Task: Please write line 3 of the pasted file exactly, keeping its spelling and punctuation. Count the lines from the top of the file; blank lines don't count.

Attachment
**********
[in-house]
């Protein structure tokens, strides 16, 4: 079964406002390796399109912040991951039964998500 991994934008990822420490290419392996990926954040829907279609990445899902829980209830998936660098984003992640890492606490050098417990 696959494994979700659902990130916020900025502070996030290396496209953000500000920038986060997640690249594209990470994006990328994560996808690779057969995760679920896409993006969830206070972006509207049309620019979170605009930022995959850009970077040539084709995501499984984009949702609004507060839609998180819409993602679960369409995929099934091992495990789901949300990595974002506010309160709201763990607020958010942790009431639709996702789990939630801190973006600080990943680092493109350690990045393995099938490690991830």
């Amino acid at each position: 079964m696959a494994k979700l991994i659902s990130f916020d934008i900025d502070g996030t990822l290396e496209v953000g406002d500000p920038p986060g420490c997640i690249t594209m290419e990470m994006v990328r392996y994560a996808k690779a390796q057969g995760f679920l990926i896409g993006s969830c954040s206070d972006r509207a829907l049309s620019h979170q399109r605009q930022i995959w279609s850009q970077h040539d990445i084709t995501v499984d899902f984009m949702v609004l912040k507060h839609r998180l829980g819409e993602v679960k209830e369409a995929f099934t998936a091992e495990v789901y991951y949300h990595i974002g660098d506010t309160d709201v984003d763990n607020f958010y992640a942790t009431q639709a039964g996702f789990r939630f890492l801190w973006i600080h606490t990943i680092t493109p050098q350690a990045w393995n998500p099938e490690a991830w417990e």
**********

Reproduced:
């Amino acid at each position: 079964m696959a494994k979700l991994i659902s990130f916020d934008i900025d502070g996030t990822l290396e496209v953000g406002d500000p920038p986060g420490c997640i690249t594209m290419e990470m994006v990328r392996y994560a996808k690779a390796q057969g995760f679920l990926i896409g993006s969830c954040s206070d972006r509207a829907l049309s620019h979170q399109r605009q930022i995959w279609s850009q970077h040539d990445i084709t995501v499984d899902f984009m949702v609004l912040k507060h839609r998180l829980g819409e993602v679960k209830e369409a995929f099934t998936a091992e495990v789901y991951y949300h990595i974002g660098d506010t309160d709201v984003d763990n607020f958010y992640a942790t009431q639709a039964g996702f789990r939630f890492l801190w973006i600080h606490t990943i680092t493109p050098q350690a990045w393995n998500p099938e490690a991830w417990e």